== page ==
Prairie Pueblos: Archeology Reveals a “Dual Economy” on the Prehistoric Plains
The first European to encounter Native American life in our region bore witness to a distinctive phenomenon. When Cabeza de Vaca arrived at La Junta de los Rios, present-day Presidio-Ojinaga, in the 1530s, he found farming communities. The starving Spaniard was fed beans and squash. But he also learned that many La Juntans were away, “hunting cows,” he wrote. The evidence of that “cow” hunting was on display – bison robes abounded at La Junta.
Cabeza de Vaca was glimpsing what might be called a “dual economy,” one that incorporated both farming and seasonal bison hunting. And what he saw was in fact part of a centuries-old tradition.
In recent years, archeologists have been excavating previously little-known village sites, from the West Texas plains of the Llano Estacado to the Pecos River in New Mexico. They've unearthed the story of a dynamic time, when our region's prehistoric people put themselves at the hub of extensive trade networks, and found themselves drawn into violent conflict.
An hour's drive north of Carlsbad, Roswell, New Mexico is perhaps best known for alien visitations. It's at the edge of a booming oilfield, and its surrounding prairies are prime rangeland for cattle. But visiting Roswell today, the word “oasis” wouldn't jump to mind.
Yet until the early 20th century, it was a place of freshwater abundance, with multiple perennial streams flowing into the Pecos River.
John Speth, an emeritus professor at the University of Michigan, has excavated prehistoric pueblos at what archeologists call the “Roswell Oasis.”
“There were seven rivers,” Speth said. “It was extremely well-watered. In fact, there were statements written in the late 19th century that said it's water supply was inexhaustible. I have several thousand fish bones, five different species of catfish, hundreds of coots – it was very well watered.”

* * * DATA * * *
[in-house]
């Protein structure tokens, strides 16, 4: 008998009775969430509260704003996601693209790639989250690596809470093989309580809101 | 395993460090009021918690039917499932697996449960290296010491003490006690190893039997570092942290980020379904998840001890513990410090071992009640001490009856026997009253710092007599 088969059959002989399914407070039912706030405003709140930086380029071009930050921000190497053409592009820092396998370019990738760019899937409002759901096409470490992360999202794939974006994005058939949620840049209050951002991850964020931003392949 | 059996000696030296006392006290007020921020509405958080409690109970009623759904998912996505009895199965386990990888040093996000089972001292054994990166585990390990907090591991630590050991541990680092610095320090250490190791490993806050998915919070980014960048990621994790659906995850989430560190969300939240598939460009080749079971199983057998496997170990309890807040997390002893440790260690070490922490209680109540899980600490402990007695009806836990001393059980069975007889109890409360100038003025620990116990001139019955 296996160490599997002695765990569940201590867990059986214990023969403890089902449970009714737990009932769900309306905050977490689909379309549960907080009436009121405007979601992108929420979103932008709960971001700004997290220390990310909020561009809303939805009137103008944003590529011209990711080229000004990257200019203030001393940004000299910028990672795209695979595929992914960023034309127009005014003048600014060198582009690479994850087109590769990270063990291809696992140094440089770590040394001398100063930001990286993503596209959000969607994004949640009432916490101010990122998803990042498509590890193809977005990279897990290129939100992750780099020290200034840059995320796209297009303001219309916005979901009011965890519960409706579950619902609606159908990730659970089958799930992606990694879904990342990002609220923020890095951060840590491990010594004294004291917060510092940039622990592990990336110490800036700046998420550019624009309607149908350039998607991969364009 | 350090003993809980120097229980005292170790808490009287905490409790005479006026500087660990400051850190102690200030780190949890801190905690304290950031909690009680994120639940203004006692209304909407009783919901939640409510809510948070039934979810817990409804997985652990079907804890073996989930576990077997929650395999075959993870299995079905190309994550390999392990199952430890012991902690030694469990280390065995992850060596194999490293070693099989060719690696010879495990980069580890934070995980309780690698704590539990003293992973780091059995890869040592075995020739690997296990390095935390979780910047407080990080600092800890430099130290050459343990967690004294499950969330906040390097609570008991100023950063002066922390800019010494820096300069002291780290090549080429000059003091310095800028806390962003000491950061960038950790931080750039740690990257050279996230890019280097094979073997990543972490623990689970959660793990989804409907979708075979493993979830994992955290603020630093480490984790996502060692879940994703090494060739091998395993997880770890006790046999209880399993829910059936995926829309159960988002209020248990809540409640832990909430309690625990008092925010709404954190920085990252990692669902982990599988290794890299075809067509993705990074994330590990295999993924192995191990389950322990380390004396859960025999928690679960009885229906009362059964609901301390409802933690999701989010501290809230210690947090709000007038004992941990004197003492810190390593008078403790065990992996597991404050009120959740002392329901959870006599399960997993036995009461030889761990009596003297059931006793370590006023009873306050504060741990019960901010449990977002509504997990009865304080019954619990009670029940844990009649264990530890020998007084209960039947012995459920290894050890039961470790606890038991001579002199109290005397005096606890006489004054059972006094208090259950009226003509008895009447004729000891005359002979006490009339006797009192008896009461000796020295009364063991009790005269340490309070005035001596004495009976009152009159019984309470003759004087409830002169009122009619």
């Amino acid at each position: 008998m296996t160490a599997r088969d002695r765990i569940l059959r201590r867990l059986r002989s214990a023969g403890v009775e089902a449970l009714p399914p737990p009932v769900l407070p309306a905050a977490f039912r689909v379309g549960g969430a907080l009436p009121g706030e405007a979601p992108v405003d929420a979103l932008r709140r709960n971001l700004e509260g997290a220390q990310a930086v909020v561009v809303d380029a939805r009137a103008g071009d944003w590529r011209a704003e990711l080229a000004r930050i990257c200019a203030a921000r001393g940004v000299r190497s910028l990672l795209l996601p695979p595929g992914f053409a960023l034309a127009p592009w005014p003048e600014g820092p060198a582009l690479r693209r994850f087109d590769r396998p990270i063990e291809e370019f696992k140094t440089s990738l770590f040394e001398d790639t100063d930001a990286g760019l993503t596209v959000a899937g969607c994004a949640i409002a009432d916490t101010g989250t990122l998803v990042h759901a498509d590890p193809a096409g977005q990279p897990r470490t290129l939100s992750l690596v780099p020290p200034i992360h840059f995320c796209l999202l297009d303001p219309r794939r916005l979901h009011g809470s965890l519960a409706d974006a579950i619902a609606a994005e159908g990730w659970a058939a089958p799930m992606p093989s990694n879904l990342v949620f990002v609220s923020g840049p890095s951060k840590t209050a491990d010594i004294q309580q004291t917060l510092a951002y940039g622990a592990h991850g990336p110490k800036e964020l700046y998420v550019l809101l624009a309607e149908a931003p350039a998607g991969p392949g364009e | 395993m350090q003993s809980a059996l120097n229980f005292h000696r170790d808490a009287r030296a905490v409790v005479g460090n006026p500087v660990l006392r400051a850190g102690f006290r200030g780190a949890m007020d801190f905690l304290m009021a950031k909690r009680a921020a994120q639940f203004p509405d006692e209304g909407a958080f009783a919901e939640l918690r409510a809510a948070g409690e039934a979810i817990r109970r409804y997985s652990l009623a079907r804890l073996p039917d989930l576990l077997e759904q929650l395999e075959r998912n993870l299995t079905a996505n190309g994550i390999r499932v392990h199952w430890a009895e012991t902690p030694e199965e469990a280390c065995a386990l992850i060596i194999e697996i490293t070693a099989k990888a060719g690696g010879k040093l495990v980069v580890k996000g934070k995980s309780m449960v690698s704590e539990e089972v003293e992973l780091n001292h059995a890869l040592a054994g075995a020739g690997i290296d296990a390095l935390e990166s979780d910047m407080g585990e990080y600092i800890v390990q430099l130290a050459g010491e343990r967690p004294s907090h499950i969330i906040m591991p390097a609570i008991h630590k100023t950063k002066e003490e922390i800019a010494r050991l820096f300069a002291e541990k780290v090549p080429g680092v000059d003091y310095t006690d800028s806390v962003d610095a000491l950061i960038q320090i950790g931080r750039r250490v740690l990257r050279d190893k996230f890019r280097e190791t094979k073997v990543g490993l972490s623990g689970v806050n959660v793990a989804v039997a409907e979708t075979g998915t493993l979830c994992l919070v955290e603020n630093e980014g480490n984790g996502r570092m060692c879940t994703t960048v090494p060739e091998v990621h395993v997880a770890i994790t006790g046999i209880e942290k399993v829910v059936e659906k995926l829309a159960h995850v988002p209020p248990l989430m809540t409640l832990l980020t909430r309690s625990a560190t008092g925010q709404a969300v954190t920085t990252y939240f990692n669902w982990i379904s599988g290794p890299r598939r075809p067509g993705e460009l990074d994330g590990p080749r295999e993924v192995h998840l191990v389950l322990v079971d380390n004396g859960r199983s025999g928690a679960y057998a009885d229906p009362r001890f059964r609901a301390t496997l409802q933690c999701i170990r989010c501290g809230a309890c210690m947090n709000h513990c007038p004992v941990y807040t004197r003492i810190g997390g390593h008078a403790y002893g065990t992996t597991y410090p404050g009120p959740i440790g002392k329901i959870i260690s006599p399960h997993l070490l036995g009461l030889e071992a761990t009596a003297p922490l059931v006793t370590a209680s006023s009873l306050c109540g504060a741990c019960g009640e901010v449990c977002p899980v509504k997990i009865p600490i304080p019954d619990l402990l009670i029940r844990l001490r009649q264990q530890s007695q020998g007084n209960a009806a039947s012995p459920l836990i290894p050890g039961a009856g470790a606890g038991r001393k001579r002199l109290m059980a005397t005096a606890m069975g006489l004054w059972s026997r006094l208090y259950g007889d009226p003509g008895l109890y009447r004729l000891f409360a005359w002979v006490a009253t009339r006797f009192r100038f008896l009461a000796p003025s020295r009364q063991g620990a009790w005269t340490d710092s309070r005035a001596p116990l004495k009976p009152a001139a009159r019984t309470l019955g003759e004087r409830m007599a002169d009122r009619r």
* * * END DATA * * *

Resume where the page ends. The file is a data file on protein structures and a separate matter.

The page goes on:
Speth's first excavation was a bison kill – a site where, at around 1450 CE, hunters killed some 35 of the creatures. He hoped next to excavate an occupation site, where those bison hunters might have lived.
With its streams and springs – and their fish and birds – Roswell likely drew humans for centuries. The extent of that prehistoric occupation will never be known – most of the evidence was destroyed with modern development. But a few sites endured. There were pithouse villages known as Rocky Arroyo and Fox Place. And pothunters and amateurs had identified a site known as Henderson Pueblo. The accounts weren't promising, but Speth decided to take a look.
“The original description of Henderson was 'a serpentine line of rocks,'” Speth said. “I thought, oh – this is a total waste.”
Yet as he began to explore and excavate the site, located on ranch land outside Roswell, Speth found something more complex than expected.
The “serpentine line of rocks,” he learned, was the foundation of a wall. Speth and his crew ultimately unearthed the outline of a village shaped like a capital “E” – with a long bar of continuous rooms, and three room blocks extending out from it. But what Speth really wanted was trash. As the detritus of daily life, trash is a boon for archeologists. And beneath a mesquite tree in the village plaza, Speth hit pay-dirt.